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When I was in the military, I was introduced to the concept of hiding in plain sight. Make it look like you are working when in reality you aren’t really doing anything at all.

Of course, the key is that you aren’t actually supposed to be doing anything while you look like you aren’t doing anything. Democrats, are trying to do the same thing but make it known that they are trying to do something awful.

Imagine if you are playing baseball and the other team wants to change the rule that they only need three balls for a walk instead of four. That’s the kind of thing that is going on here.

The House Oversight Committee held a hearing on potential statehood for Washington, D.C., this week. But Rep. Jody Hice, R-Ga., had some new ideas about requirements for the District of Columbia to qualify as the 51st state.

The Democrats are desperate to create new blue states, open the borders to gain more immigrant voters, and then pack the Supreme Court to dilute the Conservative majority.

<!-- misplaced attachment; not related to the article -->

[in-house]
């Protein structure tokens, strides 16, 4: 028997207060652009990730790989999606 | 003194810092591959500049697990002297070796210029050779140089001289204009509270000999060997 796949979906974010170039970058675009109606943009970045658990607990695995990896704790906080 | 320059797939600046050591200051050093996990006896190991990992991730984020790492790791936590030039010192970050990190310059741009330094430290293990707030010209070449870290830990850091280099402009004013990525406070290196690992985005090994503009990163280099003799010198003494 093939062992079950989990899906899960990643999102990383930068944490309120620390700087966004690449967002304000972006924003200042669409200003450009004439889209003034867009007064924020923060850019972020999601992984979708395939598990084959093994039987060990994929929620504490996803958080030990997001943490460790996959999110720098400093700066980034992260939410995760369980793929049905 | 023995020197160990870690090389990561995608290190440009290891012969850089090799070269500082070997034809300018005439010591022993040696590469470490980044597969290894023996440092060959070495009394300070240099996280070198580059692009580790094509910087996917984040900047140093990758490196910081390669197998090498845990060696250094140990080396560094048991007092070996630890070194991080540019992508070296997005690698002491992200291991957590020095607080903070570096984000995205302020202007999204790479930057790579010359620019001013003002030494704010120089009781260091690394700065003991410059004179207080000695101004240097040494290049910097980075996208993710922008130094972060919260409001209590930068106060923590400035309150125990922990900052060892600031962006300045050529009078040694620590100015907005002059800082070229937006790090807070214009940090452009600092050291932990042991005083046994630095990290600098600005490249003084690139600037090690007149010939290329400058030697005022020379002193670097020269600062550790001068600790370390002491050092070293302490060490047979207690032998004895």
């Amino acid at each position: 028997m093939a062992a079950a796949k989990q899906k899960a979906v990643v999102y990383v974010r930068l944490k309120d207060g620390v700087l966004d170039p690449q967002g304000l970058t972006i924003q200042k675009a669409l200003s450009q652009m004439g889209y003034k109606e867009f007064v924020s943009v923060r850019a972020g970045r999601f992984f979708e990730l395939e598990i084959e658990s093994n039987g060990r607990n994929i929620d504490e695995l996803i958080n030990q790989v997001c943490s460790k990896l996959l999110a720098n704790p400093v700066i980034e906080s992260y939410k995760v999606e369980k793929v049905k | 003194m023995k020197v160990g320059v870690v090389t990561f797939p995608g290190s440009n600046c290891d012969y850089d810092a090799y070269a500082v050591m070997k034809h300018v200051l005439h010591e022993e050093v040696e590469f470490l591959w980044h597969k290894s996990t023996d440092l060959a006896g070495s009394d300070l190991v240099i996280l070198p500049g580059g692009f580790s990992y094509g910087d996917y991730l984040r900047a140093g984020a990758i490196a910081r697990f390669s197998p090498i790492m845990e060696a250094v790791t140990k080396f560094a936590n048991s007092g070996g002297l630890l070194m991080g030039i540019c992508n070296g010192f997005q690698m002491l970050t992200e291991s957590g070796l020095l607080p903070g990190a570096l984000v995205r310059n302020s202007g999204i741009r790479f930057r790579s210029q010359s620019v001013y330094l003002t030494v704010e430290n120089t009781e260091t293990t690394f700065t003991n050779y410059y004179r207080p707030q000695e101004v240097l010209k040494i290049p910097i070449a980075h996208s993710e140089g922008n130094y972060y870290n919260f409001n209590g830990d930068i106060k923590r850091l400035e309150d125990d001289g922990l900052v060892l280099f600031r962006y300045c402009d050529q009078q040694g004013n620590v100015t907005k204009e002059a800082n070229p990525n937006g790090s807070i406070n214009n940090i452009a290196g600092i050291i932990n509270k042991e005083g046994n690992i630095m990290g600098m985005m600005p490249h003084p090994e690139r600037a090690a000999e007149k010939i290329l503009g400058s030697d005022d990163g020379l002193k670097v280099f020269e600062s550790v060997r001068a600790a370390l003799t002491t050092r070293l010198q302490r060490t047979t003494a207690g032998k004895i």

The House will vote soon to make Washington, D.C., a state. The bill may get a vote in the Senate – and then the measure will likely die. Senate Majority Leader Chuck Schumer, D-N.Y., promised to put bills that pass the House on the floor of the Senate – even if they don’t go anywhere.

This is an effort to gin up interest to perhaps kill or alter the legislative filibuster. Sixty votes are necessary to break a filibuster. And unless the Senate nixes the filibuster, the D.C. statehood bill is likely headed to the legislative landfill.

Rep. James Comer, R-Ky., the top Republican on the Oversight Committee, argued that Democrats turned to “Plan B” since Sen. Joe Manchin, D-W.Va., refused to eliminate the Senate filibuster. Comer argued that the D.C. statehood gambit was “a key part of the radical, leftist agenda to reshape America, along with the Green New Deal, defunding the police and packing the U.S. Supreme Court.”

Washington, D.C., has no voting representation in Congress. Del. Eleanor Holmes Norton, D.C., is just that: a non-voting delegate to the House. Norton has power in committee, but no vote on floor of the House. D.C. has no voting U.S. senators. The Constitution is clear: Only states or commonwealths get representatives and senators.

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